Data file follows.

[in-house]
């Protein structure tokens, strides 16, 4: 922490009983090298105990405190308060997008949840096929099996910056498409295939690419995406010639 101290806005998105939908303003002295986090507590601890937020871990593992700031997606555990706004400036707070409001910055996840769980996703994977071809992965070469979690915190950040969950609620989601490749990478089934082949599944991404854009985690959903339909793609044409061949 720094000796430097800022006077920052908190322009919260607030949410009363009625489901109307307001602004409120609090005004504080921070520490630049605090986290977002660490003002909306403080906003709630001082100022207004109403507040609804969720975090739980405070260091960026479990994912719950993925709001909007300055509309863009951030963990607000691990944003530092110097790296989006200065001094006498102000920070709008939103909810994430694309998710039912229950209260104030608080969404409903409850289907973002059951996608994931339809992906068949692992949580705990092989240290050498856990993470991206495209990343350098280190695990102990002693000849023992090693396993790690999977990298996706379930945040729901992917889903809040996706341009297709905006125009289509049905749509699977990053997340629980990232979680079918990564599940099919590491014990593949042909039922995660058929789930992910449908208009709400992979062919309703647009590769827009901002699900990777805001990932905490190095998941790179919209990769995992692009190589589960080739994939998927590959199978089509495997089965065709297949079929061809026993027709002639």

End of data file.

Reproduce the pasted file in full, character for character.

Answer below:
[in-house]
């Protein structure tokens, strides 16, 4: 922490009983090298105990405190308060997008949840096929099996910056498409295939690419995406010639 101290806005998105939908303003002295986090507590601890937020871990593992700031997606555990706004400036707070409001910055996840769980996703994977071809992965070469979690915190950040969950609620989601490749990478089934082949599944991404854009985690959903339909793609044409061949 720094000796430097800022006077920052908190322009919260607030949410009363009625489901109307307001602004409120609090005004504080921070520490630049605090986290977002660490003002909306403080906003709630001082100022207004109403507040609804969720975090739980405070260091960026479990994912719950993925709001909007300055509309863009951030963990607000691990944003530092110097790296989006200065001094006498102000920070709008939103909810994430694309998710039912229950209260104030608080969404409903409850289907973002059951996608994931339809992906068949692992949580705990092989240290050498856990993470991206495209990343350098280190695990102990002693000849023992090693396993790690999977990298996706379930945040729901992917889903809040996706341009297709905006125009289509049905749509699977990053997340629980990232979680079918990564599940099919590491014990593949042909039922995660058929789930992910449908208009709400992979062919309703647009590769827009901002699900990777805001990932905490190095998941790179919209990769995992692009190589589960080739994939998927590959199978089509495997089965065709297949079929061809026993027709002639």